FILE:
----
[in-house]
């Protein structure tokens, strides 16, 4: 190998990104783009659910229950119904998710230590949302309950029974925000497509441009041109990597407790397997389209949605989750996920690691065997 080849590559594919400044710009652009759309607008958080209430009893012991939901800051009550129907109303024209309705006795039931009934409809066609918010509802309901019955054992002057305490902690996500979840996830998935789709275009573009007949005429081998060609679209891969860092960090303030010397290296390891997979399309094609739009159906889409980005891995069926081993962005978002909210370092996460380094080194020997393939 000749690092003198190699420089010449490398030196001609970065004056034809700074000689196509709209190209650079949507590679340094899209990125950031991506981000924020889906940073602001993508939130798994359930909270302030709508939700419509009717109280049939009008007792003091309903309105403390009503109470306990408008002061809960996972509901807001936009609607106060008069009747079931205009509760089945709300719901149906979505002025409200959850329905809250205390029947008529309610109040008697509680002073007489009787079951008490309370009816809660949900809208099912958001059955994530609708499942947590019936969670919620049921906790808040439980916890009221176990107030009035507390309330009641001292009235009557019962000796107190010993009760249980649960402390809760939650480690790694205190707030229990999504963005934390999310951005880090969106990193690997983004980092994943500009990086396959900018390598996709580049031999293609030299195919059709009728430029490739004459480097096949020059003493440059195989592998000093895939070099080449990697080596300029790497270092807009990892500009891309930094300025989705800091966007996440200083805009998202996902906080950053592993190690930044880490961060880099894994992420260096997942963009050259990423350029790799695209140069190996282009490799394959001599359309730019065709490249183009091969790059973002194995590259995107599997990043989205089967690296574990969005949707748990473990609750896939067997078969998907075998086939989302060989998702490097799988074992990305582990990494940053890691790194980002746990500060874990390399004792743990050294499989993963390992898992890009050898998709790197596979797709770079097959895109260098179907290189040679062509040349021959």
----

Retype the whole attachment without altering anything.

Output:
[in-house]
């Protein structure tokens, strides 16, 4: 190998990104783009659910229950119904998710230590949302309950029974925000497509441009041109990597407790397997389209949605989750996920690691065997 080849590559594919400044710009652009759309607008958080209430009893012991939901800051009550129907109303024209309705006795039931009934409809066609918010509802309901019955054992002057305490902690996500979840996830998935789709275009573009007949005429081998060609679209891969860092960090303030010397290296390891997979399309094609739009159906889409980005891995069926081993962005978002909210370092996460380094080194020997393939 000749690092003198190699420089010449490398030196001609970065004056034809700074000689196509709209190209650079949507590679340094899209990125950031991506981000924020889906940073602001993508939130798994359930909270302030709508939700419509009717109280049939009008007792003091309903309105403390009503109470306990408008002061809960996972509901807001936009609607106060008069009747079931205009509760089945709300719901149906979505002025409200959850329905809250205390029947008529309610109040008697509680002073007489009787079951008490309370009816809660949900809208099912958001059955994530609708499942947590019936969670919620049921906790808040439980916890009221176990107030009035507390309330009641001292009235009557019962000796107190010993009760249980649960402390809760939650480690790694205190707030229990999504963005934390999310951005880090969106990193690997983004980092994943500009990086396959900018390598996709580049031999293609030299195919059709009728430029490739004459480097096949020059003493440059195989592998000093895939070099080449990697080596300029790497270092807009990892500009891309930094300025989705800091966007996440200083805009998202996902906080950053592993190690930044880490961060880099894994992420260096997942963009050259990423350029790799695209140069190996282009490799394959001599359309730019065709490249183009091969790059973002194995590259995107599997990043989205089967690296574990969005949707748990473990609750896939067997078969998907075998086939989302060989998702490097799988074992990305582990990494940053890691790194980002746990500060874990390399004792743990050294499989993963390992898992890009050898998709790197596979797709770079097959895109260098179907290189040679062509040349021959």